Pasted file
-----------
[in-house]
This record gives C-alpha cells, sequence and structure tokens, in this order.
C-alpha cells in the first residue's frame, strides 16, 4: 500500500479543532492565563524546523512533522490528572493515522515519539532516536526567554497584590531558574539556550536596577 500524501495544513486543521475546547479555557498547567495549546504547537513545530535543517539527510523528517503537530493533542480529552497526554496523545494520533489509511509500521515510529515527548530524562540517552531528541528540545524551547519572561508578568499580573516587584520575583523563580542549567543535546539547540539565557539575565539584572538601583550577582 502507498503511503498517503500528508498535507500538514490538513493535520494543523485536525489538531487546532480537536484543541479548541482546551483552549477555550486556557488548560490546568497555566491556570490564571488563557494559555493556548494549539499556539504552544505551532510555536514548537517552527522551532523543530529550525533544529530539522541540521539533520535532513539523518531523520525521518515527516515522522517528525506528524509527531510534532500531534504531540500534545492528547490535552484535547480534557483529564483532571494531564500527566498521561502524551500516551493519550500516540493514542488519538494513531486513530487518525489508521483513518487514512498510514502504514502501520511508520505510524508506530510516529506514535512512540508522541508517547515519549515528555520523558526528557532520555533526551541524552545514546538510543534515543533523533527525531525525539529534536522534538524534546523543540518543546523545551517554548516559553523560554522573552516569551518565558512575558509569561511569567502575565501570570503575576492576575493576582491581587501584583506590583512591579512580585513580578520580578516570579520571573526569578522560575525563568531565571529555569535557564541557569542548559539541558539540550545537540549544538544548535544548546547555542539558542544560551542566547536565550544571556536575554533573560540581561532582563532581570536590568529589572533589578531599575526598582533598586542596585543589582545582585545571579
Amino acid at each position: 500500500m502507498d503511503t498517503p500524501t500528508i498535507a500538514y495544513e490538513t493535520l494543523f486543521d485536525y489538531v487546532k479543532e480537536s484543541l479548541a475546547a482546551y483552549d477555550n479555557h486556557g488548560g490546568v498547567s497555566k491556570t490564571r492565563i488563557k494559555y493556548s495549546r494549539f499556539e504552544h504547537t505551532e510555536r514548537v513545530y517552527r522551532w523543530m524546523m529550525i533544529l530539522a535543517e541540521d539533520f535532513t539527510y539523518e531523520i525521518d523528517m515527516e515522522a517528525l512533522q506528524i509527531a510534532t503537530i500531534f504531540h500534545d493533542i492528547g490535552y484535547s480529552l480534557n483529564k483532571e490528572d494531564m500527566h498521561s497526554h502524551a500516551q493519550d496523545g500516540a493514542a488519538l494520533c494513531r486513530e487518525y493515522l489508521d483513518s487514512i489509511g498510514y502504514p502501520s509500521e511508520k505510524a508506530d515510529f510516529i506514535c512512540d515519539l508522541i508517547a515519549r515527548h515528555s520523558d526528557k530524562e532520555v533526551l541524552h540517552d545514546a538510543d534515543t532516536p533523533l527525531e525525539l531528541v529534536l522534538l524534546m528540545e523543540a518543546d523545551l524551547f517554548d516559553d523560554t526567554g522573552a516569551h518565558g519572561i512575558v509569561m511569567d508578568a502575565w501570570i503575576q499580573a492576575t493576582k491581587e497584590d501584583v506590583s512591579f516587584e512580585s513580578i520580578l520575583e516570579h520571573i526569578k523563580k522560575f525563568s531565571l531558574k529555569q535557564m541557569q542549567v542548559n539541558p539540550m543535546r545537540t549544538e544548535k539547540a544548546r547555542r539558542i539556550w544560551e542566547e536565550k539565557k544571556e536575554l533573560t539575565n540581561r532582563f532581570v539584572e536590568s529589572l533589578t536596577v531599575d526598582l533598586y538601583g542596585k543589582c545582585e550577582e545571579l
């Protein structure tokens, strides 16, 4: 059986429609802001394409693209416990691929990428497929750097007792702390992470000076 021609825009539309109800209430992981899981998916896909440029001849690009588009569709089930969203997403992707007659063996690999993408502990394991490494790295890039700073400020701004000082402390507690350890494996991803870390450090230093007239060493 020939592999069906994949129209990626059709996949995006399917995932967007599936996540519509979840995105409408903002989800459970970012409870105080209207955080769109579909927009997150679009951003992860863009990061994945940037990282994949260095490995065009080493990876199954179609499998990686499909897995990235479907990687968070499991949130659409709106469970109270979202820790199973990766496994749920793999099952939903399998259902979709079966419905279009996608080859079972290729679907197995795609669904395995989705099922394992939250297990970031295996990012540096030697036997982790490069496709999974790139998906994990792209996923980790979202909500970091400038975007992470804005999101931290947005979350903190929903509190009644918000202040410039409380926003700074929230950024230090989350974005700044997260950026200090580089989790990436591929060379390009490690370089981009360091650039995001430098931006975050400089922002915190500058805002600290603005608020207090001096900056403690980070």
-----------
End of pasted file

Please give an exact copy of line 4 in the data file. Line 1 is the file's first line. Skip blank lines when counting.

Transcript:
Amino acid at each position: 500500500m502507498d503511503t498517503p500524501t500528508i498535507a500538514y495544513e490538513t493535520l494543523f486543521d485536525y489538531v487546532k479543532e480537536s484543541l479548541a475546547a482546551y483552549d477555550n479555557h486556557g488548560g490546568v498547567s497555566k491556570t490564571r492565563i488563557k494559555y493556548s495549546r494549539f499556539e504552544h504547537t505551532e510555536r514548537v513545530y517552527r522551532w523543530m524546523m529550525i533544529l530539522a535543517e541540521d539533520f535532513t539527510y539523518e531523520i525521518d523528517m515527516e515522522a517528525l512533522q506528524i509527531a510534532t503537530i500531534f504531540h500534545d493533542i492528547g490535552y484535547s480529552l480534557n483529564k483532571e490528572d494531564m500527566h498521561s497526554h502524551a500516551q493519550d496523545g500516540a493514542a488519538l494520533c494513531r486513530e487518525y493515522l489508521d483513518s487514512i489509511g498510514y502504514p502501520s509500521e511508520k505510524a508506530d515510529f510516529i506514535c512512540d515519539l508522541i508517547a515519549r515527548h515528555s520523558d526528557k530524562e532520555v533526551l541524552h540517552d545514546a538510543d534515543t532516536p533523533l527525531e525525539l531528541v529534536l522534538l524534546m528540545e523543540a518543546d523545551l524551547f517554548d516559553d523560554t526567554g522573552a516569551h518565558g519572561i512575558v509569561m511569567d508578568a502575565w501570570i503575576q499580573a492576575t493576582k491581587e497584590d501584583v506590583s512591579f516587584e512580585s513580578i520580578l520575583e516570579h520571573i526569578k523563580k522560575f525563568s531565571l531558574k529555569q535557564m541557569q542549567v542548559n539541558p539540550m543535546r545537540t549544538e544548535k539547540a544548546r547555542r539558542i539556550w544560551e542566547e536565550k539565557k544571556e536575554l533573560t539575565n540581561r532582563f532581570v539584572e536590568s529589572l533589578t536596577v531599575d526598582l533598586y538601583g542596585k543589582c545582585e550577582e545571579l